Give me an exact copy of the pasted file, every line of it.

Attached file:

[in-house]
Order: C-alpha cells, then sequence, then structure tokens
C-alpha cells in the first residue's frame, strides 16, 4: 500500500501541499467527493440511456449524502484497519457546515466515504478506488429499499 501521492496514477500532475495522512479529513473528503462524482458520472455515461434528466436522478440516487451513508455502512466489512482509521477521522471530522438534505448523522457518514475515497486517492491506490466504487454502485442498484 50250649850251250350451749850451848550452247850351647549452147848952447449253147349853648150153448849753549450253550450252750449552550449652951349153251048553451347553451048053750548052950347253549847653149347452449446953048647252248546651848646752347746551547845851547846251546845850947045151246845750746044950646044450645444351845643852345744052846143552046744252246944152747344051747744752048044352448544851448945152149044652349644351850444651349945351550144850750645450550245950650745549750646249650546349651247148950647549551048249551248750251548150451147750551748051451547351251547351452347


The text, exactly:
[in-house]
Order: C-alpha cells, then sequence, then structure tokens
C-alpha cells in the first residue's frame, strides 16, 4: 500500500501541499467527493440511456449524502484497519457546515466515504478506488429499499 501521492496514477500532475495522512479529513473528503462524482458520472455515461434528466436522478440516487451513508455502512466489512482509521477521522471530522438534505448523522457518514475515497486517492491506490466504487454502485442498484 50250649850251250350451749850451848550452247850351647549452147848952447449253147349853648150153448849753549450253550450252750449552550449652951349153251048553451347553451048053750548052950347253549847653149347452449446953048647252248546651848646752347746551547845851547846251546845850947045151246845750746044950646044450645444351845643852345744052846143552046744252246944152747344051747744752048044352448544851448945152149044652349644351850444651349945351550144850750645450550245950650745549750646249650546349651247148950647549551048249551248750251548150451147750551748051451547351251547351452347